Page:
UC Davis Children’s Hospital’s partnership to provide care to children and teens at Sacramento Native American Health Center (SNAHC) now has new programs and opportunities for residents interested in community-based care.
Starting this year, pediatric residents can select the center as a clinical site for their entire three-year training program, allowing them to form longer-term relationships with patients and their families.
“As a continuity site, SNAHC connects even more with our goal of developing residents into community leaders who are caring for the region’s most vulnerable children,” said pediatrician and site coordinator Christopher Kim.
Partnership leaders also are launching a pediatric antibiotic stewardship program at the center to reduce antibiotic resistant bacteria and adverse events related to antibiotics. The program is based on a proven program in place at UC Davis Medical Center.
In addition, like the general pediatrics clinic at UC Davis Health, SNAHC will soon be a Reach Out and Read location and provide free age-appropriate books during pediatric visits. The goals are to bring early literacy and its benefits — school readiness, school success and lifelong health — to as many children in the community as possible.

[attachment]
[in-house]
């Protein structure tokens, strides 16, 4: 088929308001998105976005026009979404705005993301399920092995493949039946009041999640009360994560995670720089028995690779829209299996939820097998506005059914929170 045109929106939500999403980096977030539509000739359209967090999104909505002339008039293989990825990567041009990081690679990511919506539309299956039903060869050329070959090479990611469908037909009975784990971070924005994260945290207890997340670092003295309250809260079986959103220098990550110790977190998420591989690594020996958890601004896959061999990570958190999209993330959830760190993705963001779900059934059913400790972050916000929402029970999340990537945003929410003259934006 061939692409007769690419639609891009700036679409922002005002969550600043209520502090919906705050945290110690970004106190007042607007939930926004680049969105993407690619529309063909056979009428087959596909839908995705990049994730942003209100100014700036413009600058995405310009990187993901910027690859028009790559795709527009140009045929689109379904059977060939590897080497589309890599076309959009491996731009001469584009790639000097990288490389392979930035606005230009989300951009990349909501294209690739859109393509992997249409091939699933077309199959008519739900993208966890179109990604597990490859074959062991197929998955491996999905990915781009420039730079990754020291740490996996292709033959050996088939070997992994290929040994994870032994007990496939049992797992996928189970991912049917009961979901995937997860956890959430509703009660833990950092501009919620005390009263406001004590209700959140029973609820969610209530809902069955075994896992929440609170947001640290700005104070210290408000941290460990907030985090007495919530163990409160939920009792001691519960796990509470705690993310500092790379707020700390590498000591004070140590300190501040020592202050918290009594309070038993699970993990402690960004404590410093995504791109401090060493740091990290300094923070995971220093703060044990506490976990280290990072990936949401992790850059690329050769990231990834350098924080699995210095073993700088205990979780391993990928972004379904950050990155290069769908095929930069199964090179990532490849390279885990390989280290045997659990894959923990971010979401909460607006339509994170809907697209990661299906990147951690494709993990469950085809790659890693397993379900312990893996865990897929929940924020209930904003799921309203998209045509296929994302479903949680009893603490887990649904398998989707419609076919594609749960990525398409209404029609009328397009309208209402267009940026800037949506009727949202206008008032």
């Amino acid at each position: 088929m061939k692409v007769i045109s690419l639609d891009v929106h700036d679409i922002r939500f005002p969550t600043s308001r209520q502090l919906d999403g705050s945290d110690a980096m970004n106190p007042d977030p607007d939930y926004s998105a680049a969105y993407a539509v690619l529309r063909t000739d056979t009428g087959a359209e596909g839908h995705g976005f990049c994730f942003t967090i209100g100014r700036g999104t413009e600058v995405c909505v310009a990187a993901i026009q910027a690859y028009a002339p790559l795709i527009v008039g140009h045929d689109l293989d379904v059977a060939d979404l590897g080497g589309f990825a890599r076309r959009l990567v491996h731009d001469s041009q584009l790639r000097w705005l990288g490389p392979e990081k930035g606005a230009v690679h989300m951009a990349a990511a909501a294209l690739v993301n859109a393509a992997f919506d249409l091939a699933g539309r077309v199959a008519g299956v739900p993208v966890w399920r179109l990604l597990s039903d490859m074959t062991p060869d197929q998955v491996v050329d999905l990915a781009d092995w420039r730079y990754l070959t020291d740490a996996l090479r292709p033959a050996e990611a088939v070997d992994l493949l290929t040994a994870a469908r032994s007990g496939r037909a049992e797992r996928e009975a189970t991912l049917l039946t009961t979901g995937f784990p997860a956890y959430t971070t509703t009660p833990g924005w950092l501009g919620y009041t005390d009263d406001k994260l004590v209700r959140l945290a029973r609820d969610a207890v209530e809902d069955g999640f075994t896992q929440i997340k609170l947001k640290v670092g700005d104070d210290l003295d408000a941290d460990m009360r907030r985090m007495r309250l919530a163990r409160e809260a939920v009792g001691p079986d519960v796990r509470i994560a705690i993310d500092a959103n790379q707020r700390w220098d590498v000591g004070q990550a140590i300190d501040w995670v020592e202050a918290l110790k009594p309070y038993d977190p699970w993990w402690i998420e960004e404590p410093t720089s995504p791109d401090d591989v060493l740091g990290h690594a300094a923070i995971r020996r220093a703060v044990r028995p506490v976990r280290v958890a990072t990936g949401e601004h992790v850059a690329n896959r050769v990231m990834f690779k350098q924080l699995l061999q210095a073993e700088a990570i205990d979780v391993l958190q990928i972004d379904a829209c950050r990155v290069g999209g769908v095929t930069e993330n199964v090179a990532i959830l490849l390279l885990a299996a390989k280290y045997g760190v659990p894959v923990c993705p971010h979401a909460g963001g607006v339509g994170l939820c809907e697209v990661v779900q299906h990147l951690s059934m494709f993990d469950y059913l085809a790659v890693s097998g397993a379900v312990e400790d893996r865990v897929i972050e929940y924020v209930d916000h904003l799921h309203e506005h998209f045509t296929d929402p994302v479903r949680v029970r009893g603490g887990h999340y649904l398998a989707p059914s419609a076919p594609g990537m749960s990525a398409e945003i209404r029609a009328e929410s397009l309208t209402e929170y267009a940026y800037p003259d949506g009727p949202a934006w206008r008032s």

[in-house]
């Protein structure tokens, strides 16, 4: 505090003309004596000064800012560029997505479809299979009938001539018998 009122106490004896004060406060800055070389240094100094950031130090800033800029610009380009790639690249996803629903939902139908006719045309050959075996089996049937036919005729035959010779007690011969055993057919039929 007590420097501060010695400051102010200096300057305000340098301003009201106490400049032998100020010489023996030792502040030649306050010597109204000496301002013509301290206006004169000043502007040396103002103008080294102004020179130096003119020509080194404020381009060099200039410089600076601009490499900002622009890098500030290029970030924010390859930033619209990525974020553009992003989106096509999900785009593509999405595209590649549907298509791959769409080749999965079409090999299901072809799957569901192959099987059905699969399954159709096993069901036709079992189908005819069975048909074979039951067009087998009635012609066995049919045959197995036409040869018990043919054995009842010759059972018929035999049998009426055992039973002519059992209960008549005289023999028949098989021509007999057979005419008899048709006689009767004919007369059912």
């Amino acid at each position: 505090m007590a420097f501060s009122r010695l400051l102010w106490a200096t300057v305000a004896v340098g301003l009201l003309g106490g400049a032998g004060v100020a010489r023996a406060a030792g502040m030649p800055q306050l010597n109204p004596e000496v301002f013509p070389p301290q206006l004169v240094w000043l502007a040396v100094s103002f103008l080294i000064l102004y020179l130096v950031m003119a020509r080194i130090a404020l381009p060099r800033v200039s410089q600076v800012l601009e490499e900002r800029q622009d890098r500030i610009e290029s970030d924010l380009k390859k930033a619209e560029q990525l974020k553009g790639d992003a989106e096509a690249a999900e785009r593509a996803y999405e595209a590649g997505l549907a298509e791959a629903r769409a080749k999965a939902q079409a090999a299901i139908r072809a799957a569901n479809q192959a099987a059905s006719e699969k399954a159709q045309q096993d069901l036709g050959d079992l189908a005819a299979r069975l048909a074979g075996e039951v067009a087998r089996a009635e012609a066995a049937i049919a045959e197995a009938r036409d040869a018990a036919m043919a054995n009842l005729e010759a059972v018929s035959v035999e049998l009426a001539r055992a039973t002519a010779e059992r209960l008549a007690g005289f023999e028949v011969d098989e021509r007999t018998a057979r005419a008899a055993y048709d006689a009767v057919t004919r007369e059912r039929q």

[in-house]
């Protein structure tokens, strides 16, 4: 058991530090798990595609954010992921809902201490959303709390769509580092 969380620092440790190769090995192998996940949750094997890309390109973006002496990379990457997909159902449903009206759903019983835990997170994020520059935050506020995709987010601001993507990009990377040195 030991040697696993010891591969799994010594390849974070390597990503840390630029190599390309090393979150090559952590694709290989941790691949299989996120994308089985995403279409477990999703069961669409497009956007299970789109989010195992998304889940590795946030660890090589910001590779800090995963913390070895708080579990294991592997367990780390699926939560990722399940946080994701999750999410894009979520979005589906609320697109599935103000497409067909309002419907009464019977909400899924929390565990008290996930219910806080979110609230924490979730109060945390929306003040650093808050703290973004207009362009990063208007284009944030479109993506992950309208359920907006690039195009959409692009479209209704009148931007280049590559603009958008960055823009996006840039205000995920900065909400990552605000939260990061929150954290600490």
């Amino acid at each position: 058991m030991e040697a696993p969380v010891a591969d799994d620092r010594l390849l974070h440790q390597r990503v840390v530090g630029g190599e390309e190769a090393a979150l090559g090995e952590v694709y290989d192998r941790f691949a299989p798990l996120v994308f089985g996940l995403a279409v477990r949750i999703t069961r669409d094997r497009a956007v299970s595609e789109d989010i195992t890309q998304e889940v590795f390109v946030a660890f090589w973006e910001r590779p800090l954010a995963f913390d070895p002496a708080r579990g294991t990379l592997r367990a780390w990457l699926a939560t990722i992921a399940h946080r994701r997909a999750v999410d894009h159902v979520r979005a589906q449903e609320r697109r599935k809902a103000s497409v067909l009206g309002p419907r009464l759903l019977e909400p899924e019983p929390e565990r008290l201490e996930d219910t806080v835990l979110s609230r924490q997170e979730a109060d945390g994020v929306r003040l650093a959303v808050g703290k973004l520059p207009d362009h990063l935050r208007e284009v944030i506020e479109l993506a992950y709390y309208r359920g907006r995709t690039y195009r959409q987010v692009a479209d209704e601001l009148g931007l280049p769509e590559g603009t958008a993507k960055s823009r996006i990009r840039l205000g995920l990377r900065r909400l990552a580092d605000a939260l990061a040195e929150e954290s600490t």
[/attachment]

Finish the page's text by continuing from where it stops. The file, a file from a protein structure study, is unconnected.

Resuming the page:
“Excellence in primary care pediatrics requires a breadth of practice experiences in both academic and community settings,” said Ulfat Shaikh, one of the UC Davis pediatricians who provides care at the site. “Our partnership with the Sacramento Native American Health Center offers exceptional learning opportunities for our residents and, at the same time, extends the care the center can provide to entire families.”
More information about the nationally recognized pediatric residency program at UC Davis Health is online.
SNAHC is a Federally Qualified Health Center located in Midtown Sacramento that provides culturally competent, holistic and patient-centered care to the community, regardless of ability to pay. Twenty-six percent of the center’s patients are Native American, however there are no tribal or ethnic requirements to receive care.